Your IP: Unknown · Your Status: ProtectedUnprotectedUnknown

Skip to main content

One-time pad

One-time pad

One-time pad definition

A one-time pad (OTP) is a type of encryption that is impossible to crack when used correctly. It uses a random data string, known as the pad, which is the same length as the original message. The message is encrypted by combining it with the pad using an operation like bitwise XOR or modular addition. Each individual bit or character of the plaintext is combined with the matching bit or character from the pad.

See also: cryptographic key, one-time password, session key, steganography

History of the one-time pad

1882: Frank Miller is the first to develop the concept of one-time pad encryption. Miller describes the idea of OTP as the encryption of plaintext with a key, where the key is a random set of numbers. Each number would be used only once and then discarded.
1917: Gilbert Vernam, an AT&T engineer, invents and patents a cipher system for telegraphy. It involves combining the plaintext message with a key tape generated from a teletypewriter. This is considered the formal birth of the OTP encryption method.
World War II and Cold War: OTPs are popular for sensitive diplomatic and military communication. The pad, consisting of random keys, is printed on tiny pieces of flash paper to destroy the key after use.
1949: Claude Shannon, known as “the father of modern cryptography,“ proves one-time pad encryption to be unbreakable. However, that is only true given the key is truly random, the same length as the plaintext, never reused, and kept secret.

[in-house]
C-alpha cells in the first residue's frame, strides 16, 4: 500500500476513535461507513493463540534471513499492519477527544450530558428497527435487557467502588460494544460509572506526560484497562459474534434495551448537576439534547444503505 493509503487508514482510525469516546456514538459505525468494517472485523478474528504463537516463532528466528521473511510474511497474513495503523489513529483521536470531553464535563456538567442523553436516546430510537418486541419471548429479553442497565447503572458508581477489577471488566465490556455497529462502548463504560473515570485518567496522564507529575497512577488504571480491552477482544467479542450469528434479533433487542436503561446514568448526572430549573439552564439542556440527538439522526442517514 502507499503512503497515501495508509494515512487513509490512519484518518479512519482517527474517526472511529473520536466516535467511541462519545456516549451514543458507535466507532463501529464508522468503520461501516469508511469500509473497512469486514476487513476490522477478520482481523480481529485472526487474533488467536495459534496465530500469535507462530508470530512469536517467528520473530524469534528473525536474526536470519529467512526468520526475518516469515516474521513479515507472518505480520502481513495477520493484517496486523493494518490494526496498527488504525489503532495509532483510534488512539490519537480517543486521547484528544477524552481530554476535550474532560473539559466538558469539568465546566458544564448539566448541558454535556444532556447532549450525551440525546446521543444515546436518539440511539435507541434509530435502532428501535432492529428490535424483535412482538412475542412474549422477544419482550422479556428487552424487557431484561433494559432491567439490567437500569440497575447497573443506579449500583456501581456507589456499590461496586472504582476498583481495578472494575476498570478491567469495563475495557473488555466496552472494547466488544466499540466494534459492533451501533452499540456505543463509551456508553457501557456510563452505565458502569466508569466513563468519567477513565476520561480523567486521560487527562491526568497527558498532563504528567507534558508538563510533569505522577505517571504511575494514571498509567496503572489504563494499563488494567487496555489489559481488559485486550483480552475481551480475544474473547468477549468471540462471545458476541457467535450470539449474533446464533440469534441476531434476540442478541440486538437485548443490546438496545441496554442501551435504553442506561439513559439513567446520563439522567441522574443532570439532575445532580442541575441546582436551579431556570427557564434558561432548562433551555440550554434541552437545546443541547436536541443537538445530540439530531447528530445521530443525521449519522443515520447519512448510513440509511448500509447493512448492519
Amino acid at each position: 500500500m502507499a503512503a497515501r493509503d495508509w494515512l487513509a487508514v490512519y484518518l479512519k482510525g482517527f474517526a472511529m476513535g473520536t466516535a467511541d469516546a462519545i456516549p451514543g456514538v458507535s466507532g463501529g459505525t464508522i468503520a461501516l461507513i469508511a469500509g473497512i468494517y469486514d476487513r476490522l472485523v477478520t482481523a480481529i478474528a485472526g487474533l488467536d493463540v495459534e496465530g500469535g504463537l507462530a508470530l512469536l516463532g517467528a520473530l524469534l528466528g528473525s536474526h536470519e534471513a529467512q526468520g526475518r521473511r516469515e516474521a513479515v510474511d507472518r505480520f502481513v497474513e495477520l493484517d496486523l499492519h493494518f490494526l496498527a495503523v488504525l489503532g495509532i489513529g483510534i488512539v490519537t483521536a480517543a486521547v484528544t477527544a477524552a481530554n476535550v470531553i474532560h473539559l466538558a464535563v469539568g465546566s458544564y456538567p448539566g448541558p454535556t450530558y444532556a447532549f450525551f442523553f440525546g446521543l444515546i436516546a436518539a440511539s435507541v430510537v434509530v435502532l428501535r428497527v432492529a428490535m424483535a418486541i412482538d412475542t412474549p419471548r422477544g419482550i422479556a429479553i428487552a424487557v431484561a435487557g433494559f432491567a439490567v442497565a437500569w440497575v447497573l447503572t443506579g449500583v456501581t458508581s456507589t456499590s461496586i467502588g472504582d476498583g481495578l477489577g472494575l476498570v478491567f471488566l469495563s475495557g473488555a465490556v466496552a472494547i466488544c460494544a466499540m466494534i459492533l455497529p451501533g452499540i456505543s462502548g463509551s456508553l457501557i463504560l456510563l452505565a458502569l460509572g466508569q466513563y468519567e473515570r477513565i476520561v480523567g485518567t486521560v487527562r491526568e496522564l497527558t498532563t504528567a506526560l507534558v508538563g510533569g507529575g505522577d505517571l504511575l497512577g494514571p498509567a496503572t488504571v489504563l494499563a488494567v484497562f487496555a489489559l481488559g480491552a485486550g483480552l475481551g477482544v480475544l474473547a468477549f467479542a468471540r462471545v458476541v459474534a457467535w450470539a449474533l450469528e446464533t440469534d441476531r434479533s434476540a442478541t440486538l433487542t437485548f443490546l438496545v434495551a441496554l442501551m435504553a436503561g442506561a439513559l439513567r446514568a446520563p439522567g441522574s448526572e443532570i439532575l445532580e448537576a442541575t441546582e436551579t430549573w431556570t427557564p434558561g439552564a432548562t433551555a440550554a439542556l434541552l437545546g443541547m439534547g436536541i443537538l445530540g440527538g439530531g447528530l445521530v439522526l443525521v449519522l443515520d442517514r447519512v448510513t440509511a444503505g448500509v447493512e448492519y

Pod slurping prevention

  • Disable auto-run. Many pod slurping attacks rely on the auto-run feature of operating systems to execute a script or program automatically when a device is connected. Disabling this feature can help prevent such attacks.
  • Control physical access. Limit physical access to sensitive computers and networks. This could involve locking computer cases or using cable locks to prevent unauthorized access to USB ports.
  • Use endpoint security solutions. Use security software to monitor and control which devices can connect to a system or what data can be transferred.
  • Establish clear policies. Create and enforce clear company policies regarding the use of personal devices at work.
  • Raise employee awareness. Regular training and awareness programs can help employees understand the risks and know what to look for. They should report any suspicious activity or unfamiliar devices connected to their computers.

Further reading

Ultimate digital security